My Youthful Encounter with Nuclear Warfare

Today is the anniversary of the dropping of the atomic bomb. It brings to mind a useful experience.

Sometime in the mid- or early-1950s, I was having dinner at my great aunt’s house with my brother, my parents, and my mother’s cousin, Morris Fiterman (sp?).  Morris was a medical doctor, who served in the Army as an hospital administrator and was a close friend of the President’s son, John Eisenhower. Morris was telling us about his work on any military commission to decide whether or not to use nuclear weapons against North Korea. He said that military rejected the idea only because the prevailing winds would have brought too much radiation down upon South Korea and the US soldiers.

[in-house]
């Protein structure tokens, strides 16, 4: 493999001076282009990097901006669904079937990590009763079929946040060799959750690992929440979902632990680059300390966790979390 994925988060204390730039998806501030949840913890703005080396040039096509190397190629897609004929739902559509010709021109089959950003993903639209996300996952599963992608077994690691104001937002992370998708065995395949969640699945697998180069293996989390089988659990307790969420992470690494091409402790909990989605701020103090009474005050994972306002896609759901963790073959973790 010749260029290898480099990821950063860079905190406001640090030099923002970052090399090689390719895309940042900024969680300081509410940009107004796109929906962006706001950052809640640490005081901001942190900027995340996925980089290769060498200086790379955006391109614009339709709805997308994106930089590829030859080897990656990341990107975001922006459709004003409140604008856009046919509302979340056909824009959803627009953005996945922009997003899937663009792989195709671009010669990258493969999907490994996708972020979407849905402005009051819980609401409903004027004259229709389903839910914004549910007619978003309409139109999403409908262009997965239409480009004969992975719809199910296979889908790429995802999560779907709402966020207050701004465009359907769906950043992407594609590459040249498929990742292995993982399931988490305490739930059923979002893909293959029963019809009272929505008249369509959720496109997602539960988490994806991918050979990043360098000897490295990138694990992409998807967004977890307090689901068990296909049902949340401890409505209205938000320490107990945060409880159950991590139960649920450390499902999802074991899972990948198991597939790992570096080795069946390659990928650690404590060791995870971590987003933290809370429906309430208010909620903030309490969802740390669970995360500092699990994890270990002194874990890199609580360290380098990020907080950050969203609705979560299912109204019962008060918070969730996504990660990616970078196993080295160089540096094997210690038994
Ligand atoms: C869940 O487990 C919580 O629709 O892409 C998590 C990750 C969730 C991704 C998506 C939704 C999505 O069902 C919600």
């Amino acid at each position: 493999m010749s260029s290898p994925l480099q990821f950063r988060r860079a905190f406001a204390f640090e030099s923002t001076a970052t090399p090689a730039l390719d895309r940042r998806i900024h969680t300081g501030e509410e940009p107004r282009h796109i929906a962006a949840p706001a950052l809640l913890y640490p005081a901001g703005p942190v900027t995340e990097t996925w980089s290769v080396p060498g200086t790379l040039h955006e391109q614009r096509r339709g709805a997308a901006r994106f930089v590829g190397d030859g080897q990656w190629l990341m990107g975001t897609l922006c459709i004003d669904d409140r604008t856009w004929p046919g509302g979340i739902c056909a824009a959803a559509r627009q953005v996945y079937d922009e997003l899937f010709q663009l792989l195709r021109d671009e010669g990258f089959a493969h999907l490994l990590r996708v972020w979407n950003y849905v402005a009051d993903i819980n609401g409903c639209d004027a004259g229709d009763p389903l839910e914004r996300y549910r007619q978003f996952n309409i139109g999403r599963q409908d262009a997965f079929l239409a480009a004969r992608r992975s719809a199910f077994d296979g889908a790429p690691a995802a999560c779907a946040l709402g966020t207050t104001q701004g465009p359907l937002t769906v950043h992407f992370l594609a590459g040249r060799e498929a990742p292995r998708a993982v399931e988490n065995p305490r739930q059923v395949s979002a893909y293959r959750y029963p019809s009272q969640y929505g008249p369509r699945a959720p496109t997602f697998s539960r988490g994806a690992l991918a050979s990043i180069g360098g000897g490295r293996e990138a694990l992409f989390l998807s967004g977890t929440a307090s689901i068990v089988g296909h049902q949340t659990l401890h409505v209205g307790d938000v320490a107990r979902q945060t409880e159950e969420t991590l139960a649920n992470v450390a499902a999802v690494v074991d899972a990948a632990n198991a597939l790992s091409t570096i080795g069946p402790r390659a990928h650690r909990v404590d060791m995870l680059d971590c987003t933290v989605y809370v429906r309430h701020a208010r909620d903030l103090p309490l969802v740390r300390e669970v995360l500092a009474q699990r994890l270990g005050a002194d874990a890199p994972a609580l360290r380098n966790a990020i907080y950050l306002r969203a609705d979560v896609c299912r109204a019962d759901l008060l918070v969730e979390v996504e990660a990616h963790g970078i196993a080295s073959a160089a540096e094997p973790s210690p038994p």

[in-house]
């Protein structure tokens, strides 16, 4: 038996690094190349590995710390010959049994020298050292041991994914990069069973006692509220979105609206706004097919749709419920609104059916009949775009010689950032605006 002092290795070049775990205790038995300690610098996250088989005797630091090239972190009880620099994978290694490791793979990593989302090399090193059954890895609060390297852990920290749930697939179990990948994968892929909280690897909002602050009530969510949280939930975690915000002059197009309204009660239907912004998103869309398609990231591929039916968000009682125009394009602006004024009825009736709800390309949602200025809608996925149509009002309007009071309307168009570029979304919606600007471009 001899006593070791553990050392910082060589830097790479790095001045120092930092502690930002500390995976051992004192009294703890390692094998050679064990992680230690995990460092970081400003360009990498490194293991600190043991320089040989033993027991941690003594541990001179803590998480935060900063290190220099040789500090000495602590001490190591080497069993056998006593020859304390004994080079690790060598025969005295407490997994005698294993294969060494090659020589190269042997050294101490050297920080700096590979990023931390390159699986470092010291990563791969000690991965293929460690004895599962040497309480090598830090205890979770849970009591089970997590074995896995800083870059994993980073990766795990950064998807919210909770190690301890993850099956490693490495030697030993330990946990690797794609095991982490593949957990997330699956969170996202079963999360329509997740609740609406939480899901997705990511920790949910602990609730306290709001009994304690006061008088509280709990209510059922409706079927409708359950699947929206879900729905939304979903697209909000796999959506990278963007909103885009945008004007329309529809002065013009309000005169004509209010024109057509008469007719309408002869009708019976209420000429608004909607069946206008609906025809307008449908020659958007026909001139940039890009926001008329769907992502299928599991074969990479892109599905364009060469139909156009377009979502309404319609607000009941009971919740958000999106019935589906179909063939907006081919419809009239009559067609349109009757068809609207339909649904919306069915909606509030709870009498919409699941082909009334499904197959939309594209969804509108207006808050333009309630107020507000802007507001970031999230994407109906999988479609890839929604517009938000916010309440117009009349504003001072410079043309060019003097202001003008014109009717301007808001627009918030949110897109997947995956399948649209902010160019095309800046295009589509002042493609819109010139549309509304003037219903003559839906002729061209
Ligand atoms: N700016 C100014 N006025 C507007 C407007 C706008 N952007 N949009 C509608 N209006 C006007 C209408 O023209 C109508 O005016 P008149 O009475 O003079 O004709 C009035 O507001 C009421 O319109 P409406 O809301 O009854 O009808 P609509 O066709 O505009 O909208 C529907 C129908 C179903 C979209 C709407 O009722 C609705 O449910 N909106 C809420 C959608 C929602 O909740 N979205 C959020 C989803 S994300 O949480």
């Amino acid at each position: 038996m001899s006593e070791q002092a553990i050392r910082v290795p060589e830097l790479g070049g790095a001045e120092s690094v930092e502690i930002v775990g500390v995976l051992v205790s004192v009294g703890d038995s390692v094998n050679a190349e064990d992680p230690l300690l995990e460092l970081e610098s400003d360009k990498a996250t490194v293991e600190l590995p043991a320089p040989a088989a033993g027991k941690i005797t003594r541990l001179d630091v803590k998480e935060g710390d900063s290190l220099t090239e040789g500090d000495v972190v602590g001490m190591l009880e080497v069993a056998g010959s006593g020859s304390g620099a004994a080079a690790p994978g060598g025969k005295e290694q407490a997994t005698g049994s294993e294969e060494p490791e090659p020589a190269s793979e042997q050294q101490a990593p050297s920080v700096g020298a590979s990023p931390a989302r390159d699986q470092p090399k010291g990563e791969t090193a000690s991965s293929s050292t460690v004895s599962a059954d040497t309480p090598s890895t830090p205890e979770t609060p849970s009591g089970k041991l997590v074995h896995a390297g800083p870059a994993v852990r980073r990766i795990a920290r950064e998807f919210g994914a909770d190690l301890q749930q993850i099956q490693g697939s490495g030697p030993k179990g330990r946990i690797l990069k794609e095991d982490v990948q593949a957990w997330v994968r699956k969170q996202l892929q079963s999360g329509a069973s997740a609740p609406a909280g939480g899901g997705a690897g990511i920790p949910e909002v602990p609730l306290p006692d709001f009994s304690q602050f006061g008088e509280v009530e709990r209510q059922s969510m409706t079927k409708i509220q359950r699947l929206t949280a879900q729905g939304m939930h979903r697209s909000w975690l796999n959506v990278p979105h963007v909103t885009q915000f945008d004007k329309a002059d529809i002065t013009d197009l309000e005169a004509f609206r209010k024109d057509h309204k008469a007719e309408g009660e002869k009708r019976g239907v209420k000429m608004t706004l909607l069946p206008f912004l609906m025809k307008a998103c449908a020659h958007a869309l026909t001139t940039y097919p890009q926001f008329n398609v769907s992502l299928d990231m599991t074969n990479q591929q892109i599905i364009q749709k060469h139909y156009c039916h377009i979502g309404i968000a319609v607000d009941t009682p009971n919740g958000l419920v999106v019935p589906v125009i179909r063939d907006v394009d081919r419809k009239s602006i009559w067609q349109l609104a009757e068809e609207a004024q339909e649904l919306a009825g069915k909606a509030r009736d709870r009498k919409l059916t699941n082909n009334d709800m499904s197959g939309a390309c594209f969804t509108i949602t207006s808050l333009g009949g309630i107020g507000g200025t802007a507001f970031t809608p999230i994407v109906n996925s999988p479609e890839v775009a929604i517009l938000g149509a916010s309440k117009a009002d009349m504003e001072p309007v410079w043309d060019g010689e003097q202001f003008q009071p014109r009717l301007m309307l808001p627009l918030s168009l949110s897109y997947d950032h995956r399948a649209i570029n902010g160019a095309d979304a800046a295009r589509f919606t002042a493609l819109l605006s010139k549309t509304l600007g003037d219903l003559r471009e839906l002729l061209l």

I don’t remember any of the other details, except what he told us about the Bataan Death March in which the Japanese army supposedly starved American prisoners.  He said that the rations given to the Americans were identical to the Japanese. He also said that the Japanese prisoners complained that their American captors were putting their lives at risk by feeding them unpalatable food, such as bacon and eggs.


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